An explosion tore through a bus filled with South Korean sightseers in the Sinai Peninsula on Sunday, killing at least four people and raising fears that Islamic terrorists have renewed a bloody campaign to wreck Egypt’s tourism industry.
The bombing near the tip of the Red Sea’s Gulf of Aqaba was the first attack against tourists in Sinai in nearly a decade.
There was no immediate claim of responsibility. But the blast bore the hallmarks of attacks blamed on the al-Qaida-linked terrorist groups that have been battling government forces in Sinai’s restive north for years.
At least three South Korean tourists were killed and 12 seriously wounded, according to Egyptian security officials. The Egyptian bus driver was also among the dead, the officials said.
“I am deeply saddened by the incident,” Tourism Minister Hesham Zazou told state media. The Egyptian presidency called the attack a “despicable act of
cowardice” and vowed to bring the culprits to justice.
Egypt’s vital tourism sector, which normally accounts for about 11 percent of the economy and 20 percent of all foreign currency revenue, has been badly hit by the deadly turmoil that has roiled the country since the 2011 revolt that overthrew ruler Hosni Mubarak.
Sunday’s blast came as signs of a slow recovery in the industry were emerging, especially at Red Sea resorts in Sinai, such as Sharm el-Sheikh.
“The sad consequence for Egypt is that this takes the tourism industry and devastates it for years into the future,” said Jon Alterman, director of the Middle East Program at the Center for Strategic and International Studies in Washington.
Egyptian security officials said they believe the blast was caused by either a car bomb or a roadside bomb that was detonated by remote control.
Sunday’s bombing was the first attack against tourists in Sinai’s southern region since a period of bloodshed in 2004-06 that killed about 120 people. That included a bombing at a luxury hotel in Taba in 2004 that left 34 people dead, 11 of them Israelis.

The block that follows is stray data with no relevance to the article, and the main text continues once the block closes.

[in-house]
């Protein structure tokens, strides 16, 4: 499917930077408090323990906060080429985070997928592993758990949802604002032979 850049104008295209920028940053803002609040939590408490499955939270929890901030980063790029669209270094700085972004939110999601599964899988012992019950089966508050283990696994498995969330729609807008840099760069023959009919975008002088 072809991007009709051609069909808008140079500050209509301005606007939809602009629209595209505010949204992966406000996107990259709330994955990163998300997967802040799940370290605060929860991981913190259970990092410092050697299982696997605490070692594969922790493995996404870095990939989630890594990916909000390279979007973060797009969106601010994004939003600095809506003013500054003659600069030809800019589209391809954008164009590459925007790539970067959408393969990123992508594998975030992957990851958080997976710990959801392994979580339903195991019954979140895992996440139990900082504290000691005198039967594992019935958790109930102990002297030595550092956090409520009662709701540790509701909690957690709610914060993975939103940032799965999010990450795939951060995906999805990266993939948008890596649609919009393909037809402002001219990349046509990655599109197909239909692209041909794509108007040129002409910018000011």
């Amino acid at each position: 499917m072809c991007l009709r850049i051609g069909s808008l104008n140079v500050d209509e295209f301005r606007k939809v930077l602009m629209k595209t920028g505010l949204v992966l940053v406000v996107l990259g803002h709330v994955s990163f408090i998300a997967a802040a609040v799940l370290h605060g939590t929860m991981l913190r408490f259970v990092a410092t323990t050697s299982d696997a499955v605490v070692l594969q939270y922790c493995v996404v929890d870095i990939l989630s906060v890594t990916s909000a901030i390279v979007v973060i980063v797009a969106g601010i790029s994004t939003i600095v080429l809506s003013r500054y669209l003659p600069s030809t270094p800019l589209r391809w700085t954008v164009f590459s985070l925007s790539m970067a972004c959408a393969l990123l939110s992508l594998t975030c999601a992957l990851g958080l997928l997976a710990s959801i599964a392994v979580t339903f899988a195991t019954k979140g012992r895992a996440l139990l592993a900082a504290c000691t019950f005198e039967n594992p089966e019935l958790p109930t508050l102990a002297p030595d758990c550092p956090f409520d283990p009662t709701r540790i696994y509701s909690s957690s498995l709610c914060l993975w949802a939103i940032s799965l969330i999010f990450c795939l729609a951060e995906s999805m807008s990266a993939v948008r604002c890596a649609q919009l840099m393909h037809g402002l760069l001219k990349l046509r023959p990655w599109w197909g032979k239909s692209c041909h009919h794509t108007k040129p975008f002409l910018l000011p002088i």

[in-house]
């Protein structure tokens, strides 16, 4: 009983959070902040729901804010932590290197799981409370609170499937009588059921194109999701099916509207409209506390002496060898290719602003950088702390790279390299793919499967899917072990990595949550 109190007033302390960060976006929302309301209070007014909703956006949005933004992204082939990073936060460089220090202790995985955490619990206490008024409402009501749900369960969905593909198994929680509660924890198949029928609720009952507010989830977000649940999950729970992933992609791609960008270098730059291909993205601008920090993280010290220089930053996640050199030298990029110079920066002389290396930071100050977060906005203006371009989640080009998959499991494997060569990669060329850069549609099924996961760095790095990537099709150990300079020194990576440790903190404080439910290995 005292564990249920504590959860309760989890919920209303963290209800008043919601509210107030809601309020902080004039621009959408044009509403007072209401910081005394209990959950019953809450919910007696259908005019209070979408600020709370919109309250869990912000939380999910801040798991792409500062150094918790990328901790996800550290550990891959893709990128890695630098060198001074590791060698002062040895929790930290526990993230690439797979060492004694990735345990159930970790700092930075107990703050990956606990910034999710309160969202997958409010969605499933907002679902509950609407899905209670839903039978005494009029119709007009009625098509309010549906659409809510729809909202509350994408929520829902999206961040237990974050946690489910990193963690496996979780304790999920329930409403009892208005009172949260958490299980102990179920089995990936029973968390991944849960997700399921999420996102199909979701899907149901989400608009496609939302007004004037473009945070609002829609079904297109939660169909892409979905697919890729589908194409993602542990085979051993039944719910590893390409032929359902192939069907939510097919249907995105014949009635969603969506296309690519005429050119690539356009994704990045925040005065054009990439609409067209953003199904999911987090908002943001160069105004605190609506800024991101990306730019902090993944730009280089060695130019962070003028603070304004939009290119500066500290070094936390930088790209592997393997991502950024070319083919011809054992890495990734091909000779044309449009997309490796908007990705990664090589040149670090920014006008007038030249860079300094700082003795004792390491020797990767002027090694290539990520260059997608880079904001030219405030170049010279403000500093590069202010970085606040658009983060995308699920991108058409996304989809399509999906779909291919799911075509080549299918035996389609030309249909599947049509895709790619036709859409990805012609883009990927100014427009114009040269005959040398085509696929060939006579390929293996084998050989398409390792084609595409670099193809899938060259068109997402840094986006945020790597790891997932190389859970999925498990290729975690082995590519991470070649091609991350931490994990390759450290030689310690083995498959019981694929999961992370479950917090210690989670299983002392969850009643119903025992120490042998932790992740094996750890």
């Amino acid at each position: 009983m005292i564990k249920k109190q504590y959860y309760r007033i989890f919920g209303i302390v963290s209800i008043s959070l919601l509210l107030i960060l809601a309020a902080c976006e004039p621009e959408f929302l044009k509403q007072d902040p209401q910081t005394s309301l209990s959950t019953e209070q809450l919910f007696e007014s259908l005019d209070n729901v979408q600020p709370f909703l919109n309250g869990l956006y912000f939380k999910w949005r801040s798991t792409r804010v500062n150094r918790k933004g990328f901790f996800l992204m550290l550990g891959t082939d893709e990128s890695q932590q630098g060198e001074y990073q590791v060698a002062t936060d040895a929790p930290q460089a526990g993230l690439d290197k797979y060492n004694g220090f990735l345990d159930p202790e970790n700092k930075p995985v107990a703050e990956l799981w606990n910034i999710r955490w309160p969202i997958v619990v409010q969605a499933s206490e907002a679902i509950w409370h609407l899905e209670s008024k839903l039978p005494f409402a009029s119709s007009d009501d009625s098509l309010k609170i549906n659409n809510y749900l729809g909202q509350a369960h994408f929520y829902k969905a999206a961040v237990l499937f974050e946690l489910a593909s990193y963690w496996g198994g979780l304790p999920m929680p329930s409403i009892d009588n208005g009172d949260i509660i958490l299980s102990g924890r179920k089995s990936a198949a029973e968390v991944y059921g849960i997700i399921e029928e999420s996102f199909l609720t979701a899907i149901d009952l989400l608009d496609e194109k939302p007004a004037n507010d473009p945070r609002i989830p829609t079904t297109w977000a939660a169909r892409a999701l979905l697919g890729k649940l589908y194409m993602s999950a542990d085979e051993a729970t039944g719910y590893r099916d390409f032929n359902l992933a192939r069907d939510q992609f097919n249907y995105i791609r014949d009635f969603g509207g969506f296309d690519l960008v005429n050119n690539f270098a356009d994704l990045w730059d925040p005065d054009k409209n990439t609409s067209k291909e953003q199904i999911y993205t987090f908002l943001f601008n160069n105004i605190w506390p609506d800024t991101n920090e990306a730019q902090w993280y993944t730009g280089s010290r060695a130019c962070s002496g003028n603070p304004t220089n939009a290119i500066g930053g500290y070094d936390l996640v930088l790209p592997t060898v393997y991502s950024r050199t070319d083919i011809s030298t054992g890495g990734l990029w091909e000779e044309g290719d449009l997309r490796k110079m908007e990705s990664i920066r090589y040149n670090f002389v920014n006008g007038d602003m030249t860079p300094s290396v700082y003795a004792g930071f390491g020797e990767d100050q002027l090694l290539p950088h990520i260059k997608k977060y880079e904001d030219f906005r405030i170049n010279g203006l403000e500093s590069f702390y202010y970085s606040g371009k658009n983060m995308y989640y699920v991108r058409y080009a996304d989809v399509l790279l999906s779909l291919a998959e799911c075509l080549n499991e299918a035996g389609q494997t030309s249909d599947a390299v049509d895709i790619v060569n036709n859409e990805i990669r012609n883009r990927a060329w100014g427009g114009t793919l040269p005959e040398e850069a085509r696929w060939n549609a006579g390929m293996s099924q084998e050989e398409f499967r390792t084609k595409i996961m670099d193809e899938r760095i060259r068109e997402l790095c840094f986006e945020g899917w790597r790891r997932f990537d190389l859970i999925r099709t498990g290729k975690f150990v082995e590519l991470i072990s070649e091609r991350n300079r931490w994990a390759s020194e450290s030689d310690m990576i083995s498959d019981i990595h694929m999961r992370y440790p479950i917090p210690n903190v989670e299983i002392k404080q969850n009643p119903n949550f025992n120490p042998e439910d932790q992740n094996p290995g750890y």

The bus in Sunday’s attack had set out on a journey from Cairo and was about to enter Israel from the border town of Taba, officials said. The officials spoke on condition of anonymity because they were not authorized to speak to the media.
Meanwhile on Sunday, lawyers for deposed Islamist President Mohammed Morsi and his co-defendants walked out of court to protest the soundproof glass cage in which the accused are held during proceedings.
It was the first hearing in a case in which Morsi and 35 others are charged with conspiring with foreign groups and undermining national security.
The judge ordered Egypt’s lawyers union to appoint 10 members to represent the defendants. The trial was adjourned until Feb. 23.
The soundproof cage was introduced after Morsi and his co-defendants interrupted other court cases by talking over the judge and chanting slogans.
The cage is fitted to give the judge sole control over whether the defendants can be heard.
In a separate development, the office of Egypt’s former chief of staff, Sami Annan, announced Sunday that the retired general will run for president in elections scheduled for April.
The decision apparently pits Annan against Abdel-Fattah el-Sissi, the general who led the military takeover that ousted Morsi. El-Sissi is widely expected to announce his candidacy and is heavily favored to win.
Egypt Refuses Entry to Israeli Ambulances
Egypt refused to allow Israeli Magen David Adom ambulances and emergency teams to enter its territory, even though some of the victims had reportedly still not been treated several hours after the attack, according to Arutz Sheva.
“MDA is prepared to grant any assistance required to the victims of the attack, and we are preparing to take in the casualties at the Taba terminal,” a spokesman said. “MDA continues to be in touch with the Foreign Ministry, IDF, Red Cross officials in Israel and Geneva and other relevant parties, in order to treat the injured to the extent that this is required.”
The Taba terminal was reopened to Israeli tourists who are in Sinai and wish to return to Israel.
According to the Egyptian Interior Ministry, the bus was only about 50 yards meters from the Israeli border when the attack occurred. It was minutes before the passengers were due to leave the vehicle and cross into Israel on foot, via the Taba terminal.